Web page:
Aspen plagued by power outages Monday

Karl Herchenroeder
The Aspen Times
Aspen Police Officer Peter Bauer directs traffic during the noon hour Monday at the intersection of Main and Mill streets. Power is out in much of downtown Aspen today.
Rick Carroll/The Aspen Times |

Officials say an engineering firm working without proper city permits severed a main electric feeder line on East Hallam Street in Aspen on Monday, resulting in widespread power outages throughout the downtown core.

Outages began around 11:30 a.m. Monday and continued late into the night. City technicians and subcontractors were working to restore power as of press time, and City Manager Steve Barwick estimated the issue wouldn’t be resolved until 2 or 3 a.m. this morning.

As described by Mayor Steve Skadron — and confirmed by Barwick — a private business or homeowner hired a private firm to do excavation work. The firm did not receive the proper permits for the project, Barwick said.

According to city spokeswoman Mitzi Rapkin, there was a phone call to the city at 11:52 a.m. from a person who said he was from LKP Engineering and that his crew had hit an electrical line. LKP Engineering Inc. is located in Edwards.

Skadron asked what kind of penalties the city will seek.

Barwick said he is not sure if the company’s liability will extend to all the businesses affected Monday. He added that almost all restaurants and stores north of Hallam were without power.

City Attorney Jim True said the city is exploring what violations are addressable in municipal court. Whether there are other claims — by individuals or the city — is a slightly different issue, but that also will be addressed.

Emily Kolbe, co-owner of Brunelleschi’s — whose wait and cooking staff left an empty restaurant at 6 p.m. — was particularly distraught. The restaurant’s walk-in cooler wasn’t working, so food was moved to the beer coolers. The pizza oven, which has to be primed for about 10 hours before a shift, was not working, either. She said she’s assuming that the city won’t fight for individual compensation.

“They’re not going to go after them to help us,” she said. “We pay rent. We pay taxes. We draw in sales taxes. How are they actually going to help the businesses?”

During an Aspen City Council work session, Skadron said the issue needs to be “addressed in a way so that a clear message is sent that this won’t happen again in the future.”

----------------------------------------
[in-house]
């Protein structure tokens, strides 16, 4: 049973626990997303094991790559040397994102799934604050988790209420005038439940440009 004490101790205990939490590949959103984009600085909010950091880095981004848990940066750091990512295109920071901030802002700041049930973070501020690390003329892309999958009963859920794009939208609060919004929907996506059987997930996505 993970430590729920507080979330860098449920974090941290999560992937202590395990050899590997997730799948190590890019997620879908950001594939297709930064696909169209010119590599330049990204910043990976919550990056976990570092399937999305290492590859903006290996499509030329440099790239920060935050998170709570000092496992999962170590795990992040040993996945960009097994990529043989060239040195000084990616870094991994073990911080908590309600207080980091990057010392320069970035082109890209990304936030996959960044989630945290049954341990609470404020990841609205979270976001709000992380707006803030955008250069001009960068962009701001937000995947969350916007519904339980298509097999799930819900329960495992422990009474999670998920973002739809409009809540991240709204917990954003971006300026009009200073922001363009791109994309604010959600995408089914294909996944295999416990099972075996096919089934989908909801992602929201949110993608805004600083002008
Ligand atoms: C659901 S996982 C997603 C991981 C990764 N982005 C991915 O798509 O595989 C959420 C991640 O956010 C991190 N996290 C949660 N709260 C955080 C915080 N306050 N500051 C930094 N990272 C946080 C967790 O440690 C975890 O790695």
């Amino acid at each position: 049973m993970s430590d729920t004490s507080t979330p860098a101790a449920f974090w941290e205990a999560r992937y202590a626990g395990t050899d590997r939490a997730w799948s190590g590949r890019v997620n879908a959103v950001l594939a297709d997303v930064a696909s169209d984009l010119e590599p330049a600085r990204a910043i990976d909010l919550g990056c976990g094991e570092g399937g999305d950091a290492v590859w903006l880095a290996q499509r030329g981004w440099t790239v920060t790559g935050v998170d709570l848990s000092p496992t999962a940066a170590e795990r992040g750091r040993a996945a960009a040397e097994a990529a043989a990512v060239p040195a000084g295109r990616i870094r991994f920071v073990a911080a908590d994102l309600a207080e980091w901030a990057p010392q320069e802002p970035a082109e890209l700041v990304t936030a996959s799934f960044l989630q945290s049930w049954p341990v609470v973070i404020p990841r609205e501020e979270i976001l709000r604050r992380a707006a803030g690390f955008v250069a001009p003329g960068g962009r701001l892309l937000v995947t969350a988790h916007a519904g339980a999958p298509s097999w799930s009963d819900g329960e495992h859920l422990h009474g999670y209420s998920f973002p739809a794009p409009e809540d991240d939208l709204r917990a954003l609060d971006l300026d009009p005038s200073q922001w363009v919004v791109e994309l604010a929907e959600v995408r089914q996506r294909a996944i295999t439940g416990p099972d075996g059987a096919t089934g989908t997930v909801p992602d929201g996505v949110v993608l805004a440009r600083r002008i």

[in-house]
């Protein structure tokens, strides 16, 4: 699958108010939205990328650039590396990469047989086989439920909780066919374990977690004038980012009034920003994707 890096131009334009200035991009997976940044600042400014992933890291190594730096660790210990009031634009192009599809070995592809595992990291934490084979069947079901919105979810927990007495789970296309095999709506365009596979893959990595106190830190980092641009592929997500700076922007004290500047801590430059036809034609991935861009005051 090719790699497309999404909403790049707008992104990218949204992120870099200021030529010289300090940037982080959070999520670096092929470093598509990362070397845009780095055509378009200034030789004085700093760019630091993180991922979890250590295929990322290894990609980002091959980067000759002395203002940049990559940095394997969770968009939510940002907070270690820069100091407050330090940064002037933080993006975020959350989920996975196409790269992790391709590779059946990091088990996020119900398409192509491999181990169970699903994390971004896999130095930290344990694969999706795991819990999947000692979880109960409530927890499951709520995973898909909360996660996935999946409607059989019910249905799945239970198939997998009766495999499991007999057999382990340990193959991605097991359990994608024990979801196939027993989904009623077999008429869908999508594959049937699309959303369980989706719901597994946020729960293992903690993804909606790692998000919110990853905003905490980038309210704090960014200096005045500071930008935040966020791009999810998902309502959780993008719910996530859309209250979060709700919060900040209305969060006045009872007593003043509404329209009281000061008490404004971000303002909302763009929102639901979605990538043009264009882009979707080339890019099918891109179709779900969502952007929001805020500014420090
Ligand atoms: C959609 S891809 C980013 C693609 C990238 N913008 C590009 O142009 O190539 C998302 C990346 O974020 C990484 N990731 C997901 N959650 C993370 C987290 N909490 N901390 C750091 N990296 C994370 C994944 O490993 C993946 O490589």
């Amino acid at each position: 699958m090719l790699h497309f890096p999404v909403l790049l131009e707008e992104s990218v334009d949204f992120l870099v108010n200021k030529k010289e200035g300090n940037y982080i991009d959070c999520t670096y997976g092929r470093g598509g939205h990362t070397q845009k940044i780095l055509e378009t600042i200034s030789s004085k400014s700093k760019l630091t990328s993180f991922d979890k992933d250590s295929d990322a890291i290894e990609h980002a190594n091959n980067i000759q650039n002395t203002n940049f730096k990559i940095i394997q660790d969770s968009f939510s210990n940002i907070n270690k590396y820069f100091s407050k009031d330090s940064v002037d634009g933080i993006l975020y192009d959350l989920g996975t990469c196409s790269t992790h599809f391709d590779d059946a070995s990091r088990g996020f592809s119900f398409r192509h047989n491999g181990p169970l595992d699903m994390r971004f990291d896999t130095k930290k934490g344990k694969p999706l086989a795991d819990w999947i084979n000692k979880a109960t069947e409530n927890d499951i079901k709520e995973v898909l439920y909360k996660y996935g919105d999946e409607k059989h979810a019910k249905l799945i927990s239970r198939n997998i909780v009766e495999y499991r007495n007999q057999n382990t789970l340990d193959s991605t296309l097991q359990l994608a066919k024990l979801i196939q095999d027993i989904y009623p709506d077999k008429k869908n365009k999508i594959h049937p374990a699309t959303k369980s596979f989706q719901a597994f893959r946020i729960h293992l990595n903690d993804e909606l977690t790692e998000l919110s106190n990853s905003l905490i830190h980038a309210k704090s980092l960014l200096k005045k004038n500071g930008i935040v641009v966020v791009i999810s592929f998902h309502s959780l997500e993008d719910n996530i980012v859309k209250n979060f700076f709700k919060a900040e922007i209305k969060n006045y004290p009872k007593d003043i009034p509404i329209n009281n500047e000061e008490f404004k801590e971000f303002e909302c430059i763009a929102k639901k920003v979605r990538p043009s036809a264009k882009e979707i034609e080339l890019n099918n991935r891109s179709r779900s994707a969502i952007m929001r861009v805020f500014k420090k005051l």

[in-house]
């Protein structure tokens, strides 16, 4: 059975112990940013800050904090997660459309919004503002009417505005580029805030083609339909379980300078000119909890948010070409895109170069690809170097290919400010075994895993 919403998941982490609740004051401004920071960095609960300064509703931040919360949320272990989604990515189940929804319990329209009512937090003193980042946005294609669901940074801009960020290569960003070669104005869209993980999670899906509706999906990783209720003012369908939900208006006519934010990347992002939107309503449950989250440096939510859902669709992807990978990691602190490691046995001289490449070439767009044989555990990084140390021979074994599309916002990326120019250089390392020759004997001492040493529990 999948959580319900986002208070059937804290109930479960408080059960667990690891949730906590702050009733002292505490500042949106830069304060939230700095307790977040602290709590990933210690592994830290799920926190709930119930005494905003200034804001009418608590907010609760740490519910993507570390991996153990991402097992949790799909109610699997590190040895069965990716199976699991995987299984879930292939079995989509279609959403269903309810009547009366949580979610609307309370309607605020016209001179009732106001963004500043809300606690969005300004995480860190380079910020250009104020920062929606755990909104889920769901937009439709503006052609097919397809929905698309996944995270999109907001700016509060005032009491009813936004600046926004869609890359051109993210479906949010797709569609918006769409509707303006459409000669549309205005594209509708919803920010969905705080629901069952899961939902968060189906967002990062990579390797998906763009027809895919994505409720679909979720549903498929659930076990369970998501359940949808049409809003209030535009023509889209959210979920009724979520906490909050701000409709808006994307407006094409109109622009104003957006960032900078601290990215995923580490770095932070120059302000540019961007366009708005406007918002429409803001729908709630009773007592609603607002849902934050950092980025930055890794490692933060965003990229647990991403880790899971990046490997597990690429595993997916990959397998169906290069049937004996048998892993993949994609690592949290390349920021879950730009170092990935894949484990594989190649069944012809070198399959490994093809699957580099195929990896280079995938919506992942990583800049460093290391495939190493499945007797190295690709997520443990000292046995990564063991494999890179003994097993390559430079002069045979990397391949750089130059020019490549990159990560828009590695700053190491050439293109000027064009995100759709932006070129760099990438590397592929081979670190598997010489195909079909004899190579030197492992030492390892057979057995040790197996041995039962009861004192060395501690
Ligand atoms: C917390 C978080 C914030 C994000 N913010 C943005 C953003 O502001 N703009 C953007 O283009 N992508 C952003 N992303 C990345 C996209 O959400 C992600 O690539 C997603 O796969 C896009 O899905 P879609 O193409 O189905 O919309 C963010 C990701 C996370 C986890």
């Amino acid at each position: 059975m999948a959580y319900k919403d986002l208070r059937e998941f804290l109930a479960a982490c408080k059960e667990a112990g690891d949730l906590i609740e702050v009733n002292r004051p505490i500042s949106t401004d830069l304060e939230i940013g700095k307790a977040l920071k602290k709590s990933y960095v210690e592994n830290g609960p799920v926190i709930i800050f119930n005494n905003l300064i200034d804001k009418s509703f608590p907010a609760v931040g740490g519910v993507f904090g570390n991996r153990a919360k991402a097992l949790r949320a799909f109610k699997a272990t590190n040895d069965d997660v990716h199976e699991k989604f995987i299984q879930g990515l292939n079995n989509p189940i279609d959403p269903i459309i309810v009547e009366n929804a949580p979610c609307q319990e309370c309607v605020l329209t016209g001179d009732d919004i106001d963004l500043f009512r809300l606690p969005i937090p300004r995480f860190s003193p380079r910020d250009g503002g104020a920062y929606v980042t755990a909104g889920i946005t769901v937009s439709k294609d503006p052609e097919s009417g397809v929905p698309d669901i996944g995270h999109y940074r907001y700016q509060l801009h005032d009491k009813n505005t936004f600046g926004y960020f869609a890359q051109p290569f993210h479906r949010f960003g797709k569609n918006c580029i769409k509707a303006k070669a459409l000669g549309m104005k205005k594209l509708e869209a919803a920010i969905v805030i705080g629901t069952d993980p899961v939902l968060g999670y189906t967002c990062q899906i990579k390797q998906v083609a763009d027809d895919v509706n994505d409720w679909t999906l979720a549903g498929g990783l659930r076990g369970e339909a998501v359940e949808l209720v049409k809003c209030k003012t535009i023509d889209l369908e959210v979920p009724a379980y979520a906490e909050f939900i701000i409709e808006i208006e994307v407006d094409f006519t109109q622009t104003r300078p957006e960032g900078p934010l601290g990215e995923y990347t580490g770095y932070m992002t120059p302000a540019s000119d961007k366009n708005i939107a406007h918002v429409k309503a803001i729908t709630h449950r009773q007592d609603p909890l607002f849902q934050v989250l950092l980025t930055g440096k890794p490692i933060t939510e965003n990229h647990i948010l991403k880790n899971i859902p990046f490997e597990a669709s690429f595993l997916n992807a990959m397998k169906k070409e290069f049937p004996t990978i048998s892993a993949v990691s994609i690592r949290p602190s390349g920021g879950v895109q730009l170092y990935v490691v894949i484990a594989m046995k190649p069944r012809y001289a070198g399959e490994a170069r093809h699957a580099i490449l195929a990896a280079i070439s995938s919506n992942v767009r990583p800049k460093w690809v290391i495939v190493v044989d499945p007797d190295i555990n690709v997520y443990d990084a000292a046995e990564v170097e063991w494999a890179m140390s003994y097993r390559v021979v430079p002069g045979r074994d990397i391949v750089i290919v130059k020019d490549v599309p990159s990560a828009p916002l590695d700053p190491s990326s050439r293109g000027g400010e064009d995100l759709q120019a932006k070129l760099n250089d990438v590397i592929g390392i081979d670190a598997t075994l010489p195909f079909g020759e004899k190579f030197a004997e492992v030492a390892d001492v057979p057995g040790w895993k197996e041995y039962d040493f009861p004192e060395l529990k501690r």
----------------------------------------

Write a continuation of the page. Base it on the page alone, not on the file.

“The loss to the community, let alone our sales tax and the cash going into the pockets of our waiters and waitresses and restaurants who are paying rent, is extraordinary — and business on limited seasons like we have,” he said.

The Square Grouper on Aspen’s Restaurant Row was one of the few restaurants with power, though it did experience outages throughout the day. Bartender Rae Miller arrived around 11:30 a.m., and by 1 p.m., still without power, owners closed the business. She returned two hours later with the power restored.

“It’s been pretty mellow — nothing catastrophic at all, but it definitely shut down,” Miller said. “If it was Sunday brunch, we would’ve been screwed.”

The Grouper’s next-door neighbor Bootsy Bellows wasn’t so lucky, as the power had been out for nearly eight hours without any sign of relief.

Bartender Kristina Henrikson was sitting outside at 6 p.m. She couldn’t set up the bar because it was too dark to see. Owners were trying to line up a generator, but she wasn’t sure the bar would open at all. Because they were expecting a late-night crowd from Belly Up after a Rev. Run and DJ Ruckus show, she said a closure would be a shame.

“We always get hit between 11 and 12,” she said.

At El Rincon on Main Street, owner Aiden Wynn had to turn a couple away as the sun went down. He offered a few suggestions south of Hallam.

“Most people have been pretty cool with it,” he said, adding that the restaurant was without hot food all day. “We decided to stay open for happy hour. We did the best we could, and you can see how dark it is in here now. No power — El Rincon is still rocking.”

As crews worked to repair the line, there was potential for a full blackout. According to the city, the work took several hours of digging and anywhere from one to five hours of repair.


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